Dotting Your i’s

For the lower case “i” in cursive and print handwriting, a dot goes over the short bottom line. A dot very high over the “i” means that a person has a great imagination, while just having a slash over the “i” means the person is overly self-critical and impatient. If the dot falls a little to the left, this person is a procrastinator. People with dots that fall perfectly above the “i” are very detail-oriented and empathetic. If someone circles their dots this means they are visionary and child-like.

Crossing T’s

Whether the letter “t” is uppercase or lowercase, it has a cross through it. If someone crosses the very top this means they are ambitious, optimistic and have good self-esteem. Long crosses show determination and enthusiasm, but also stubbornness. People who cross right in middle are confident and feel comfortable in their own skin. Only lazy people with a lack of determination have short crosses.


Just like e’s and l’s, just one letter like s can say a lot about someone’s personality. In cursive, a round s means the person is a people pleaser and avoids confrontation. Those who write a pointy s enjoy learning new things and are inquisitive and ambitious. The higher and pointer the peaks, the more ambitious the person is. One who writes a wide bottom s might not be following their heart.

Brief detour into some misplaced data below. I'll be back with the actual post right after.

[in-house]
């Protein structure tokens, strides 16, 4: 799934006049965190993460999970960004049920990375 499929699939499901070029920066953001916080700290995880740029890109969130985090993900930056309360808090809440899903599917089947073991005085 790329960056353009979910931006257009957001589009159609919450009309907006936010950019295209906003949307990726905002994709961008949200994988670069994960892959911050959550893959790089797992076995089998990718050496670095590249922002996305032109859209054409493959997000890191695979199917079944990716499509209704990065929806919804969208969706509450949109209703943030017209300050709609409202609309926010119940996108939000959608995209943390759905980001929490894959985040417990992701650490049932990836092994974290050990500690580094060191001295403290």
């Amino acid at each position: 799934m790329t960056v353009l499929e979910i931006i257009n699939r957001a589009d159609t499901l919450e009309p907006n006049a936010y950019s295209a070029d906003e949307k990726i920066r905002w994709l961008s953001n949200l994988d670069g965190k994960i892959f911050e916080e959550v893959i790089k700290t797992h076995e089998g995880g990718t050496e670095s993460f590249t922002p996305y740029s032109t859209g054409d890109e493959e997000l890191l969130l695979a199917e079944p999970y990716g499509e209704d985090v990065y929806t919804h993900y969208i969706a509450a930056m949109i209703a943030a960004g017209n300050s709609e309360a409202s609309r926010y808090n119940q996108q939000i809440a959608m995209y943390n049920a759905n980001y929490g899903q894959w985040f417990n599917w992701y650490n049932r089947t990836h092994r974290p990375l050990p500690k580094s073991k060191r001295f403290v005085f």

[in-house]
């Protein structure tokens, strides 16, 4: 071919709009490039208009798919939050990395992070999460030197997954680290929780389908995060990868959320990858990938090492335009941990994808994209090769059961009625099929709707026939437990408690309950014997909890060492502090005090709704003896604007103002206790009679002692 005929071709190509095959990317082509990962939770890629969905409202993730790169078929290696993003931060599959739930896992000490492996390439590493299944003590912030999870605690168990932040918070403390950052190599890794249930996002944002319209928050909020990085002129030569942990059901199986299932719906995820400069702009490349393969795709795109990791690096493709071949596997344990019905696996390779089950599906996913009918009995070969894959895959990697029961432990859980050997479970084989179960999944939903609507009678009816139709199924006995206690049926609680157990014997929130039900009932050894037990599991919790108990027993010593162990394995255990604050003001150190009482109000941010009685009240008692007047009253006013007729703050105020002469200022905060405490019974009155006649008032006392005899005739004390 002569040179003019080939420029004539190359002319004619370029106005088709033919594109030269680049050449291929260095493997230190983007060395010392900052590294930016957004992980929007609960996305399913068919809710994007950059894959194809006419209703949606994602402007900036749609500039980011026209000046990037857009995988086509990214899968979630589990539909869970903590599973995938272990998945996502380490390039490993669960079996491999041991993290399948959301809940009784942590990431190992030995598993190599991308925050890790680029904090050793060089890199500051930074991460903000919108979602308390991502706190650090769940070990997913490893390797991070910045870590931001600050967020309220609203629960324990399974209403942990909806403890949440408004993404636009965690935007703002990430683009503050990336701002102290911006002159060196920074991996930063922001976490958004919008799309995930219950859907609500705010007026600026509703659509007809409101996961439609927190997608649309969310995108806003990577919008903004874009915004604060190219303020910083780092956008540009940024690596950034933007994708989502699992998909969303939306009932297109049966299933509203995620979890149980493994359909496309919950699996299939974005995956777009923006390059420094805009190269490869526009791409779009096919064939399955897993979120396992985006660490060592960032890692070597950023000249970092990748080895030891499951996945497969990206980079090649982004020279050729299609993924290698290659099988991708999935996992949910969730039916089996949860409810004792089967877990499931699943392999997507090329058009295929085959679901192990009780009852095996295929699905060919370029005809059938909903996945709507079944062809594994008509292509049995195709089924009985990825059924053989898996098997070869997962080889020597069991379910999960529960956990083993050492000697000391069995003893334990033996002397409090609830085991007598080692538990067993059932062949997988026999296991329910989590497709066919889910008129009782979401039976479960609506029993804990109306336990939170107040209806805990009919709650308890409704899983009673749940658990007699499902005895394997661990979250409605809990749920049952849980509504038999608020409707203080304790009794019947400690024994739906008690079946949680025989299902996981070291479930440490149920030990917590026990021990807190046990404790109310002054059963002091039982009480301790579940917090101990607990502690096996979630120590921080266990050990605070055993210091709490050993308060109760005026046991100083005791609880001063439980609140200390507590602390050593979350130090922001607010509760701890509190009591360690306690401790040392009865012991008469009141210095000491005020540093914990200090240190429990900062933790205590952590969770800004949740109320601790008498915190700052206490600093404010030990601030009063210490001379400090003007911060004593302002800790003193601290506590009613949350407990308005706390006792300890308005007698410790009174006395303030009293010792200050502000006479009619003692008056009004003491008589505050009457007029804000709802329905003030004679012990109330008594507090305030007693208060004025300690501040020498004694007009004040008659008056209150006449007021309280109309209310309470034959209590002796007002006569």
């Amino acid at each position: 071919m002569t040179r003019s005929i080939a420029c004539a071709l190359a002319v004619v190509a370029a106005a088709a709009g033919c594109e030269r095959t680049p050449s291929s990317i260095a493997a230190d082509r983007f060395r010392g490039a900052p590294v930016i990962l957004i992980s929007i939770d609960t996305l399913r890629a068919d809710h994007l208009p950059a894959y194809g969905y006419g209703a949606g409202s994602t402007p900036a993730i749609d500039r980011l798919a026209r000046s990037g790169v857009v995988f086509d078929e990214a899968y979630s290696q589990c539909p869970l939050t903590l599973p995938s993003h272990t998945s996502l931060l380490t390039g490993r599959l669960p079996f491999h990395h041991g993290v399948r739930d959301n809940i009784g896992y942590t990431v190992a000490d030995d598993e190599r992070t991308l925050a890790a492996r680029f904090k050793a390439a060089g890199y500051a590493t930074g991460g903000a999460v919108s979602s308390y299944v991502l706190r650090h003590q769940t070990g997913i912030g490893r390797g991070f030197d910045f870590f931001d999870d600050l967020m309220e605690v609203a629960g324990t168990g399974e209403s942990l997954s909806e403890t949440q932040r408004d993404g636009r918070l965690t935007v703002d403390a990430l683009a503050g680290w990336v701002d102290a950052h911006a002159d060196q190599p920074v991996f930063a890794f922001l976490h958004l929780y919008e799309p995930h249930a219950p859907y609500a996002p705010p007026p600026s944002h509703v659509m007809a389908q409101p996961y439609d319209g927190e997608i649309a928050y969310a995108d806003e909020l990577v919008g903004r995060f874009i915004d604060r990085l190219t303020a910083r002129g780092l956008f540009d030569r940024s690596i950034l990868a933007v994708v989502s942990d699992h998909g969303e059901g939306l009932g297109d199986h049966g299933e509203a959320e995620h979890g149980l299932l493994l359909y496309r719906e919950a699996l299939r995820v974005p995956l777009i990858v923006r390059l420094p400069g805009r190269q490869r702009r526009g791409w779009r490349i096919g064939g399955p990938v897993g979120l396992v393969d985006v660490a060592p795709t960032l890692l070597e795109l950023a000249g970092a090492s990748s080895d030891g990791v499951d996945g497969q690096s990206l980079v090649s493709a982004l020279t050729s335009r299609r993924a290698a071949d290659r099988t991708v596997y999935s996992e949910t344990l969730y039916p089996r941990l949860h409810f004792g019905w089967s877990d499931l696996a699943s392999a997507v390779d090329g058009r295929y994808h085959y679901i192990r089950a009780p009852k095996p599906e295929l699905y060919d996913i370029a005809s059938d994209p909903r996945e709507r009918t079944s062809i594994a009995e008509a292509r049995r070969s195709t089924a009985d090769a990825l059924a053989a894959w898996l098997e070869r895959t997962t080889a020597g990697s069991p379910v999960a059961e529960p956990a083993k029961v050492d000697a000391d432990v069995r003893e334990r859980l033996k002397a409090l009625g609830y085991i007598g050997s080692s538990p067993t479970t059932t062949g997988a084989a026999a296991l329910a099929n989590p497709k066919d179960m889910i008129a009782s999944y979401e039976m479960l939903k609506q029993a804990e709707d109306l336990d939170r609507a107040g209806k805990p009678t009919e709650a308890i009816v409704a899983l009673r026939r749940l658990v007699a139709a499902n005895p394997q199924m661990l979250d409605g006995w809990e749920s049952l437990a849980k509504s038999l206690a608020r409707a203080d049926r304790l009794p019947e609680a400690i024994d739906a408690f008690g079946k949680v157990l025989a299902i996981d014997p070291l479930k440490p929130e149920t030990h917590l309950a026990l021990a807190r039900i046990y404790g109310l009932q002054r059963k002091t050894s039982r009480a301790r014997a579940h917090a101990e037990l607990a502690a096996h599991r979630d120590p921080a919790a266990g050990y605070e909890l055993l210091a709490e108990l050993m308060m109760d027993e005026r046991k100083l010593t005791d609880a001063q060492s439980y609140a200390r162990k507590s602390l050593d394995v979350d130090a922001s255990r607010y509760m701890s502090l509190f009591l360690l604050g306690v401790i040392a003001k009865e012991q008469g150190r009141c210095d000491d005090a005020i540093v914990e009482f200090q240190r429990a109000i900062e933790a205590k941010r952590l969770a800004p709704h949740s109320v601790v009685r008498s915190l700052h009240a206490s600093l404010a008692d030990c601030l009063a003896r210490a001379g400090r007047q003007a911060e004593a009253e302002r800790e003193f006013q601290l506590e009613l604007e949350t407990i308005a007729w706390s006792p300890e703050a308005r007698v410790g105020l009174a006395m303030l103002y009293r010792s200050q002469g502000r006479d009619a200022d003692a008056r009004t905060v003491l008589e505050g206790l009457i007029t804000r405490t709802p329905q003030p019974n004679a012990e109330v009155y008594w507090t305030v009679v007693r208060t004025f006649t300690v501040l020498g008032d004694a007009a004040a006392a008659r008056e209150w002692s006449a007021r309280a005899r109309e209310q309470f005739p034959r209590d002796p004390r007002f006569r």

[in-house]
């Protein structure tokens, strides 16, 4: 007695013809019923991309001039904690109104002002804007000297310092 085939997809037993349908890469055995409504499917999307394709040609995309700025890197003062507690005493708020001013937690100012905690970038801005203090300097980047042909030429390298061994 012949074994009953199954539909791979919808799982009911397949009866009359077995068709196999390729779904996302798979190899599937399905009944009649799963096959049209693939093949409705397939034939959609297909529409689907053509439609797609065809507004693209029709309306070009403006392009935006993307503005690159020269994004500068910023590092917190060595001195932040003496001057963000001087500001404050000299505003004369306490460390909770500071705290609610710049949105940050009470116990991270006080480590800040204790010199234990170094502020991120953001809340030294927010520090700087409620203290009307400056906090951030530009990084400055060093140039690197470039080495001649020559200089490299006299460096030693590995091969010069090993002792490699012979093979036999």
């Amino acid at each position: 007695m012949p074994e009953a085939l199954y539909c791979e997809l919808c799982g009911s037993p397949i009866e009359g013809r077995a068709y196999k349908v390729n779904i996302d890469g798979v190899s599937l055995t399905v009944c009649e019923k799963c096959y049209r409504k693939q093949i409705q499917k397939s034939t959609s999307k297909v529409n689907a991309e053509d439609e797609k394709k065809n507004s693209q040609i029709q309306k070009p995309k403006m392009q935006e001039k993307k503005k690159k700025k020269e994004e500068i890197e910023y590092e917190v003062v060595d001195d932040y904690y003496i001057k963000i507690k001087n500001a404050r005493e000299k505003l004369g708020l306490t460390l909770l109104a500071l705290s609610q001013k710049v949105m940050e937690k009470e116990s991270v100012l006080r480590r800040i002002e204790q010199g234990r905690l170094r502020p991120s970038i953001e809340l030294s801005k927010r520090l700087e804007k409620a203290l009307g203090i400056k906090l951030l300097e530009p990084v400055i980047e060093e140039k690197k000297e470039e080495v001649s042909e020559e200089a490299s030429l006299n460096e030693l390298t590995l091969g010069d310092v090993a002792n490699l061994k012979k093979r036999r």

Pressure and Speed

The pressure and speed you use when writing can say something about personality and health. Those who write heavy are good with commitments and taking things seriously. Health wise, they have high energy and, in general, better health. But, if someone writes excessively heavy, this means they are uptight and react quickly to criticism. Light writers tend to be more sensitive and empathetic and lack energy. They are more likely to have health problems. Speedy writers are impatient and dislike delays and time wasters, while slow writers are organized and self-reliant. Slower writers are generally healthy people.